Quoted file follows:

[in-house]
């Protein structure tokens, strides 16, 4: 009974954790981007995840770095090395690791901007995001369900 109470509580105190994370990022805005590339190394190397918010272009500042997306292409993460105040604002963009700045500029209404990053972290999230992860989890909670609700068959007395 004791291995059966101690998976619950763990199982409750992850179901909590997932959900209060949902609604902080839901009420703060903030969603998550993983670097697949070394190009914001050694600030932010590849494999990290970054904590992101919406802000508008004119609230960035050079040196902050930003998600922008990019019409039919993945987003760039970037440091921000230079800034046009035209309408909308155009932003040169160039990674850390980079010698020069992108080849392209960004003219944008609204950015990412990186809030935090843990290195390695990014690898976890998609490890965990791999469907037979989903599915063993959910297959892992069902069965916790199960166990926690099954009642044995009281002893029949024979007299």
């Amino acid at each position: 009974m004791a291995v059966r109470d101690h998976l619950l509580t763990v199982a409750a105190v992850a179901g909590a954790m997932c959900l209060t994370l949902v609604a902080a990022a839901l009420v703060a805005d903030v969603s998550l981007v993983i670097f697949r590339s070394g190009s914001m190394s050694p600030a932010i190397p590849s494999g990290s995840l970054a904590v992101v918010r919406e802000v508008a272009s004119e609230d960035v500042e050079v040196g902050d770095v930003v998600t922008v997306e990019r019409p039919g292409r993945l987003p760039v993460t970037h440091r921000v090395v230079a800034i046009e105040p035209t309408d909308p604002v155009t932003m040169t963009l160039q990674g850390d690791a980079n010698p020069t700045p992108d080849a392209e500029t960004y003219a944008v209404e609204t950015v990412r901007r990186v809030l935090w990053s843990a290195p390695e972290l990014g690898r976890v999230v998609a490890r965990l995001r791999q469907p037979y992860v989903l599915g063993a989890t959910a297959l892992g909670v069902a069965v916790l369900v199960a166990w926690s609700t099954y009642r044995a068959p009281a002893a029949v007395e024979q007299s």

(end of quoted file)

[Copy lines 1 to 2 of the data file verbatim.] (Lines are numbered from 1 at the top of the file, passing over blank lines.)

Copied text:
[in-house]
């Protein structure tokens, strides 16, 4: 009974954790981007995840770095090395690791901007995001369900 109470509580105190994370990022805005590339190394190397918010272009500042997306292409993460105040604002963009700045500029209404990053972290999230992860989890909670609700068959007395 004791291995059966101690998976619950763990199982409750992850179901909590997932959900209060949902609604902080839901009420703060903030969603998550993983670097697949070394190009914001050694600030932010590849494999990290970054904590992101919406802000508008004119609230960035050079040196902050930003998600922008990019019409039919993945987003760039970037440091921000230079800034046009035209309408909308155009932003040169160039990674850390980079010698020069992108080849392209960004003219944008609204950015990412990186809030935090843990290195390695990014690898976890998609490890965990791999469907037979989903599915063993959910297959892992069902069965916790199960166990926690099954009642044995009281002893029949024979007299």